Quarks had been postulated much earlier, in 1964, by American physicist Murray Gell-Mann (1929–) and, independently, by American physicist George Zweig (1937–). The theory describing quarks was called the quark model. In 1964 it was thought that there should be three different quarks. These different quarks each have a unique property called flavor. These first three quarks had flavors that were whimsically named up, down, and strange. Up-flavored quarks have an electric charge of (2/3)e, where e is the fundamental quantum of charge such as that of the negatively-charged electron. Down- and strange-flavored quarks have an electric charge of (-1/3)e. The quark model also says that quarks must remain bound inside their particles—in nature, quarks cannot exist by themselves. This idea is called quark confinement, and is based on the experimental observation that a free quark has never been seen. Since we cannot isolate quarks, it is very difficult to determine their masses.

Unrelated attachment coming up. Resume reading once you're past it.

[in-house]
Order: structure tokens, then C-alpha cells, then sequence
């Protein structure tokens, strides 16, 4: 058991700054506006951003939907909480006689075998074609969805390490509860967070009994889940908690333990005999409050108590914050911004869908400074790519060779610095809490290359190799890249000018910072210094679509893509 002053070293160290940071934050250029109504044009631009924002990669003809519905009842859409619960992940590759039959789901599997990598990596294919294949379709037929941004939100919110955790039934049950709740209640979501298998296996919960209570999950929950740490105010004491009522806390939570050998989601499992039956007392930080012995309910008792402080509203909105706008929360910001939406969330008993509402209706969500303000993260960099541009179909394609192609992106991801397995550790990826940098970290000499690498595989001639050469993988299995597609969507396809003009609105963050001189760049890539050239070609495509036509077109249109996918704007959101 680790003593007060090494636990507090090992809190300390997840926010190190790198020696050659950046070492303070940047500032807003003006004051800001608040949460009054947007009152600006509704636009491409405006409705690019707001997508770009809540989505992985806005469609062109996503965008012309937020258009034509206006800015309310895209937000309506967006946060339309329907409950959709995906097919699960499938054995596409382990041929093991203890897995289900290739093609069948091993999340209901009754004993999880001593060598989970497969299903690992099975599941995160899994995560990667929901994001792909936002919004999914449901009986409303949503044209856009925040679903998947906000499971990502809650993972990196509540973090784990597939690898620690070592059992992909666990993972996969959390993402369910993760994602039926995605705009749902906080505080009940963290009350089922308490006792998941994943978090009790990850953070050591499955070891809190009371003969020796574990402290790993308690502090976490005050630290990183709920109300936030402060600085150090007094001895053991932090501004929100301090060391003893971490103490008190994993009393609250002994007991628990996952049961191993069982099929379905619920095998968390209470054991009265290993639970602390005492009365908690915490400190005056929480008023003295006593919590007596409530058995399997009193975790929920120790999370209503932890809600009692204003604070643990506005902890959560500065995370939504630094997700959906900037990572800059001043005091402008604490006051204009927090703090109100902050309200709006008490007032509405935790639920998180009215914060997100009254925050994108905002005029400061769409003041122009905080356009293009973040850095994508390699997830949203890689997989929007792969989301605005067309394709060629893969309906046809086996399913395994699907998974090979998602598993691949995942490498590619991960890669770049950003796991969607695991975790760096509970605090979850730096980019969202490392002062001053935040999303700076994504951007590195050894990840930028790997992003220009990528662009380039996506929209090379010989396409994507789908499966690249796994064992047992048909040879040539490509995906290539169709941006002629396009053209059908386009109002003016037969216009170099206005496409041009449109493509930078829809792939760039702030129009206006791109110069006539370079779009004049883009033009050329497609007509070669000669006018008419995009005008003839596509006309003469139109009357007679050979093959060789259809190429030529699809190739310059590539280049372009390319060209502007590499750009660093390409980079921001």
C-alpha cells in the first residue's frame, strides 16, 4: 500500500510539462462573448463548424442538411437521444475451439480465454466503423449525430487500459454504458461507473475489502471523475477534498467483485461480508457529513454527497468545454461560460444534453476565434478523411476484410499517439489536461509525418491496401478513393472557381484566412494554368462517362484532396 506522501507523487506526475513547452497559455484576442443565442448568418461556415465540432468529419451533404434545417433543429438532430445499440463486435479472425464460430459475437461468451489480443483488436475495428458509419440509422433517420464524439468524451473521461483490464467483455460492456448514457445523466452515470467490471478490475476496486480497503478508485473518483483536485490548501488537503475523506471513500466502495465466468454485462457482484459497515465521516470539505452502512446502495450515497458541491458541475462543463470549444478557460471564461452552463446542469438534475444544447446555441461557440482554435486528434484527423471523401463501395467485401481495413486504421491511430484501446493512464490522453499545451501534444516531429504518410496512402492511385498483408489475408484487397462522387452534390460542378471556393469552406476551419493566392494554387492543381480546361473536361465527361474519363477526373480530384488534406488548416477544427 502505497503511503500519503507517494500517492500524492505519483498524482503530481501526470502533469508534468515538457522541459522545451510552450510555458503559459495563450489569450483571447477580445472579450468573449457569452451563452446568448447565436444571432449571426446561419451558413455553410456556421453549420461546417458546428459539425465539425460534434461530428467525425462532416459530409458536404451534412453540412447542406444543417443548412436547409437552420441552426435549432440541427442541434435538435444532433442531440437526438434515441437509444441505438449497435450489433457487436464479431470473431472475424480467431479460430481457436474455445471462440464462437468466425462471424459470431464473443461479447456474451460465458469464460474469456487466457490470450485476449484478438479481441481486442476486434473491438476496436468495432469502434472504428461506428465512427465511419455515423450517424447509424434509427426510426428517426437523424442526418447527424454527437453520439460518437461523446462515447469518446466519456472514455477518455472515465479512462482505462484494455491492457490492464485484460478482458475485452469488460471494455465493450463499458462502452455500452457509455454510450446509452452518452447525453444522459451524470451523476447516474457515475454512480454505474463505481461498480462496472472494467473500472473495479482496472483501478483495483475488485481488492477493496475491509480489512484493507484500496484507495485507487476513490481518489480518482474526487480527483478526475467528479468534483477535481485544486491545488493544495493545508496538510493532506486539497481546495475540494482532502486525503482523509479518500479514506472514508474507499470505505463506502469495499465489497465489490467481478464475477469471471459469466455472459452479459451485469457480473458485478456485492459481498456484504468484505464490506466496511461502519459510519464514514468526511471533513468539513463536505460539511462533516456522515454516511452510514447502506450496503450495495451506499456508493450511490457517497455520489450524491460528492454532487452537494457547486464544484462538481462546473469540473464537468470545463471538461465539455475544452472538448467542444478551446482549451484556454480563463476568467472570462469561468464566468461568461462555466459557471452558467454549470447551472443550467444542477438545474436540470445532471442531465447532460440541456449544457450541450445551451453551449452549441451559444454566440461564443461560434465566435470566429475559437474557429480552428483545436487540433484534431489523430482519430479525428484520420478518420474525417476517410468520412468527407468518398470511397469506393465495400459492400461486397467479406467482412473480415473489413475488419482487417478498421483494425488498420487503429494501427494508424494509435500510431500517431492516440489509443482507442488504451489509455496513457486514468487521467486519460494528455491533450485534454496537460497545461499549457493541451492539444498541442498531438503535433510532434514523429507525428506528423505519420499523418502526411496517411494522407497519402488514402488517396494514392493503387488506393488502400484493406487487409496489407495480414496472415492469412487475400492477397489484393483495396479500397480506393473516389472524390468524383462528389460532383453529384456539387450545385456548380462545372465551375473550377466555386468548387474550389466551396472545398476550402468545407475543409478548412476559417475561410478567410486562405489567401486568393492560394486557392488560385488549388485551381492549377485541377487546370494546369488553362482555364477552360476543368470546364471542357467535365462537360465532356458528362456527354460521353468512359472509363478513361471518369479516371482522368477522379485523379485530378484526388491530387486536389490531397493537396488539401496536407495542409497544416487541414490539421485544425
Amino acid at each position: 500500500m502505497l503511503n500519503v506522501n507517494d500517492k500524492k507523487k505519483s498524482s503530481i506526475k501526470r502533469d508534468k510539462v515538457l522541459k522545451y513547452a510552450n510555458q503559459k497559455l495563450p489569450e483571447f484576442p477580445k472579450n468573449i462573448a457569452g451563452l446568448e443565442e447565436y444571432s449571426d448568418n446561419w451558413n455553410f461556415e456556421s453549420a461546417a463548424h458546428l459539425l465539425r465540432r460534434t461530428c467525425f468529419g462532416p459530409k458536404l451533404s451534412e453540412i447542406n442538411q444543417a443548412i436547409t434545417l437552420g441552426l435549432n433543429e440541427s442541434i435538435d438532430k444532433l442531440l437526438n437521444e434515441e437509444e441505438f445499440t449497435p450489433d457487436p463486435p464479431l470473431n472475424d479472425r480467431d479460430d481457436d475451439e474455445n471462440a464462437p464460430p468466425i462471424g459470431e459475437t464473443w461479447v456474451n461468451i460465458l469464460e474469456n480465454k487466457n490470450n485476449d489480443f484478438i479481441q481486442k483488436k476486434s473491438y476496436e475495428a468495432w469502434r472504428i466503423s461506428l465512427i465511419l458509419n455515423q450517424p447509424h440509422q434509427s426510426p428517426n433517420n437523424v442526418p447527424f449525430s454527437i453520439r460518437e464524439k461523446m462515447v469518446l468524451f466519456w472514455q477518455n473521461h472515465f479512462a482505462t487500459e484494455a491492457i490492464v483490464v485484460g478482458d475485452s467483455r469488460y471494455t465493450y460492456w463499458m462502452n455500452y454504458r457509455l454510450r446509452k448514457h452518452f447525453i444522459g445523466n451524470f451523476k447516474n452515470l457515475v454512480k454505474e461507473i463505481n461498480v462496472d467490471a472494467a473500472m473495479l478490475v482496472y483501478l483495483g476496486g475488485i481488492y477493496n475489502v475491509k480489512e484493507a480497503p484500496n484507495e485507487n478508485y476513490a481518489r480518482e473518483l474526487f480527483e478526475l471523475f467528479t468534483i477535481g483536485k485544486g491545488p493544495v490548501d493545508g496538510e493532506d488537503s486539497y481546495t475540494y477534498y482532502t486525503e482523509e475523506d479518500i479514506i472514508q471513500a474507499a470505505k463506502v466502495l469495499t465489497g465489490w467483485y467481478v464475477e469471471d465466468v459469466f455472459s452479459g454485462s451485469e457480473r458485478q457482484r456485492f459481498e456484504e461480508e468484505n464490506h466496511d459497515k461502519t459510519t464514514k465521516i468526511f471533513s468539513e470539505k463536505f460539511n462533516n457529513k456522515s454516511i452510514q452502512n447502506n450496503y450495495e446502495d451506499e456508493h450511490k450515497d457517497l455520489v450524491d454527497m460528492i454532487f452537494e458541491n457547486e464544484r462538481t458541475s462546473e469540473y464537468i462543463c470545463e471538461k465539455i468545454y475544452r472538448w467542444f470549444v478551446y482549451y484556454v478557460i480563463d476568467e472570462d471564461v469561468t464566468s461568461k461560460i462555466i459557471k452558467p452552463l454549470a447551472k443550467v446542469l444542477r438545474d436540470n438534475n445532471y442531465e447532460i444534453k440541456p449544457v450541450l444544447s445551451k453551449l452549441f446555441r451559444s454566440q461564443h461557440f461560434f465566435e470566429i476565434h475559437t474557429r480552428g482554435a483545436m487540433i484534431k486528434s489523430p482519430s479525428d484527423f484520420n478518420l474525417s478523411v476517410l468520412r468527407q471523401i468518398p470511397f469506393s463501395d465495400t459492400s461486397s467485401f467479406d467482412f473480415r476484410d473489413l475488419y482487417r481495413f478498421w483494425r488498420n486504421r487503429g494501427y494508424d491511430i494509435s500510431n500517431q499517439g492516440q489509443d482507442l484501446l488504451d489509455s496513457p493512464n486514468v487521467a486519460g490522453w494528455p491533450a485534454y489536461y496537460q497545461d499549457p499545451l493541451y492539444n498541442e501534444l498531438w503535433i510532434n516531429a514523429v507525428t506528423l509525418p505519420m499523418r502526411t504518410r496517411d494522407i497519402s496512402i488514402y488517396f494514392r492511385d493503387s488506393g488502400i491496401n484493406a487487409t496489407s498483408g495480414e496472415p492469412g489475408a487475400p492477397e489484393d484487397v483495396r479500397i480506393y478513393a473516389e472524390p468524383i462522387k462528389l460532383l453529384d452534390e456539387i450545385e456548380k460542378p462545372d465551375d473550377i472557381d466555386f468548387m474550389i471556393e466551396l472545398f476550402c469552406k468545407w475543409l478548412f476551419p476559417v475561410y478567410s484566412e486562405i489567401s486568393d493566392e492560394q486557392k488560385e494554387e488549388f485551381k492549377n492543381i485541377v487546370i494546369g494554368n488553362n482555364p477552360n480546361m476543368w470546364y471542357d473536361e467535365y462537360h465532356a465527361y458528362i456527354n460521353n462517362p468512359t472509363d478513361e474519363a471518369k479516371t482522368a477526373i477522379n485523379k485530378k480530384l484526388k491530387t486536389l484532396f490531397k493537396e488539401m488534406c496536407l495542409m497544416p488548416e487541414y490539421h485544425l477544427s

In 1964 physicist Oscar W. Greenberg (1932–) suggested each quark has a quality he termed color. The label "color" for this quark property does not refer to the usual definition of color, but is just a way to keep track of quarks. Using this idea of color, the improved quark model says only overall-colorless particles can exist in nature. There are only three different kinds of color in the quark model, usually designated red, blue, and green. Color had to be introduced when a particle called the Δ++ (pronounced delta-plus-plus) baryon was discovered to avoid violating the Pauli exclusion principle. The Pauli exclusion principle says that each particle in a system of matter particles must have unique properties like electric charge, mass, and spin. The Δ++ baryon is made of three up quarks. Without color, each of its three up quarks cannot have its own properties. Color has been proven experimentally, and a theory called the standard model of elementary particles has updated the quark model.
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